A variety of public education experts joined Kamlager on the panel, including Dr. Kortne Edogun-Ticey, Senior Advisor, U.S. Department of Education; Dr. Robert Whitman, Educational Transformation Officer at LAUSD; Dr. Pedro Noguera, Professor and Dean at the University of Southern California Rossier School of Education; and Keith Linton, founder of the non-profit Boys to Gentlemen. 

Jonathan McGee, a student who sits on the BSAP Student Advisory Council, also spoke during the panel.

The BSAP was approved by the LAUSD Board of Education in February of the 2020-21 school year. Funds have been earmarked to address the longstanding disparities in educational outcomes between Black students and their non-Black peers. Dating back to the landmark case, Brown v. the Board of Education of Topeka, Kan., in which the U.S. Supreme Court declared that segregated schools were unconstitutional, positive outcomes for Black students continue to lag behind district and national averages for their non-Black counterparts.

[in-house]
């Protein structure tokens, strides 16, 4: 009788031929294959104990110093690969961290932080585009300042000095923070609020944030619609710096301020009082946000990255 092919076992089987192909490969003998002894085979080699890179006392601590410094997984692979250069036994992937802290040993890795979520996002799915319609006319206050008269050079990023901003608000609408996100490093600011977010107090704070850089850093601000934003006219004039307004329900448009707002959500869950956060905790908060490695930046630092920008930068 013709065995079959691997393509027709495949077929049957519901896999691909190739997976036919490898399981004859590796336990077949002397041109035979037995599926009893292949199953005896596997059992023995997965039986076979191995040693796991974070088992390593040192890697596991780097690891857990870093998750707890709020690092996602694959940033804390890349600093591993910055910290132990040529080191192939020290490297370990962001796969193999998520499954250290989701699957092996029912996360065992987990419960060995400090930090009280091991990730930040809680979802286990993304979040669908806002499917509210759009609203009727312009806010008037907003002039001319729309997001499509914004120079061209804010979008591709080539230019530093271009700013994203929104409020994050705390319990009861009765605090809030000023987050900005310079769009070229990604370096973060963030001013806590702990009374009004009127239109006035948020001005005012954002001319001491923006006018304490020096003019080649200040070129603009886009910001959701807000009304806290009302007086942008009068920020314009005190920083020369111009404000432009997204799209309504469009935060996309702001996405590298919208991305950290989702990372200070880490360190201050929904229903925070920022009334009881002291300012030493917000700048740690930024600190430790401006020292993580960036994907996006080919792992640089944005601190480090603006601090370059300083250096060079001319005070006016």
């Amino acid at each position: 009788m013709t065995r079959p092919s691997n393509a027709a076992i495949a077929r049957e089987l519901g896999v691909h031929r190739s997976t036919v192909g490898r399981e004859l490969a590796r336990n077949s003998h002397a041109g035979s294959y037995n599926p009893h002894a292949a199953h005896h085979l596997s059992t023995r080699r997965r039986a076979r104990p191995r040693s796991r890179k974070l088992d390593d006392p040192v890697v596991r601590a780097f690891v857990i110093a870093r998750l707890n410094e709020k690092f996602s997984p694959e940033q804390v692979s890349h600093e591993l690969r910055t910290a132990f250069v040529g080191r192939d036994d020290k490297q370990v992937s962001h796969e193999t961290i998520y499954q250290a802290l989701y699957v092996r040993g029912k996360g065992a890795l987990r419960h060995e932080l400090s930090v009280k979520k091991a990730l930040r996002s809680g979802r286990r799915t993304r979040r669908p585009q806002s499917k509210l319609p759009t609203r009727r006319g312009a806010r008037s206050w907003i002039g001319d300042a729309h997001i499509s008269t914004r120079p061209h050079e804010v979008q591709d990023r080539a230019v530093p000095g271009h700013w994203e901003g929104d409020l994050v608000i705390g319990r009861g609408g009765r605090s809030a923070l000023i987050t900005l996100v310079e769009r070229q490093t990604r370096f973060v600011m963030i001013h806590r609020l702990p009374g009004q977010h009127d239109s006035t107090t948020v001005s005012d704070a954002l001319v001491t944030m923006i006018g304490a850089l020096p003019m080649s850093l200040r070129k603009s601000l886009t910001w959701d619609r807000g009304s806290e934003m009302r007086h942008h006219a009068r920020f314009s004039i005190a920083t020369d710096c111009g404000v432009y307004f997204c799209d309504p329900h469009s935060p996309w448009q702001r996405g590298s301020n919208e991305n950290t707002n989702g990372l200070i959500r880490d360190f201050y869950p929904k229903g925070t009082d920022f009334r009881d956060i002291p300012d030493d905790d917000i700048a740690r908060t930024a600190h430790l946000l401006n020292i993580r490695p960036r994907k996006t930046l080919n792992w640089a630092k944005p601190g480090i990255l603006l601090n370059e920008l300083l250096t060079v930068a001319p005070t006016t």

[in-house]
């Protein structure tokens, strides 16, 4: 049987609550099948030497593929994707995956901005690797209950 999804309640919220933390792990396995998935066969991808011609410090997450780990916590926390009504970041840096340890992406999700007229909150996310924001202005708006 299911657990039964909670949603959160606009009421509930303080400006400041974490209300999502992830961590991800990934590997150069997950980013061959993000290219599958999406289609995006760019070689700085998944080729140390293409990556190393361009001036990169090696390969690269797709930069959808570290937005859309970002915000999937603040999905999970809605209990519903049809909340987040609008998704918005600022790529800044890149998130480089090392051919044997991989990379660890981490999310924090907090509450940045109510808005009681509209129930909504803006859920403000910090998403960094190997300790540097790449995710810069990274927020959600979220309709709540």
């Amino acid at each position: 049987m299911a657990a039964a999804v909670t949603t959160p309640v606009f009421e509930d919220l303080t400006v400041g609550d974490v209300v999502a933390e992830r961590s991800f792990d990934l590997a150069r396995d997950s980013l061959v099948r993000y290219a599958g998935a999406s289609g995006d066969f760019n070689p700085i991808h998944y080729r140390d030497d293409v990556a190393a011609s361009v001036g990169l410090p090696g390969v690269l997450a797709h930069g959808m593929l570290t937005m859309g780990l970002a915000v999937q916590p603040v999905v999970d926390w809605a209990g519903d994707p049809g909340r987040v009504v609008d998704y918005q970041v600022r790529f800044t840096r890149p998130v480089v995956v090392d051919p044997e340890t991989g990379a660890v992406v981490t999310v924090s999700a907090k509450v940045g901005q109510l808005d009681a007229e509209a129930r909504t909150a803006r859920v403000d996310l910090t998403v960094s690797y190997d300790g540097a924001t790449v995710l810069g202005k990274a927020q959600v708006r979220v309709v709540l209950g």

Edogun-Ticey spoke about broader investments the federal government is making in education that directly impact Black students through The White House Initiative on Advancing Educational Equity, Excellence, and Economic Opportunity for Black Americans.

‘This administration did not shy away from the idea that we need resources for support which means billions of dollars in investment for HBCUs,” she explained.

BSAP strategies include partnering with Black families and local community; supporting the implementation of culturally and linguistically responsive and anti-racist practices; offering wrap-around support structures; and highlighting experiences that uplift the contributions of the Black community as motivation and models to develop positive Black student identity. Additionally, the BSAP provides increased staffing to support Black students’ academic and social-emotional needs.

“School districts across the country must push back against attacks on marginalized students by implementing programs like the BSAP, which should serve as a model for future initiatives,” Kamlager said.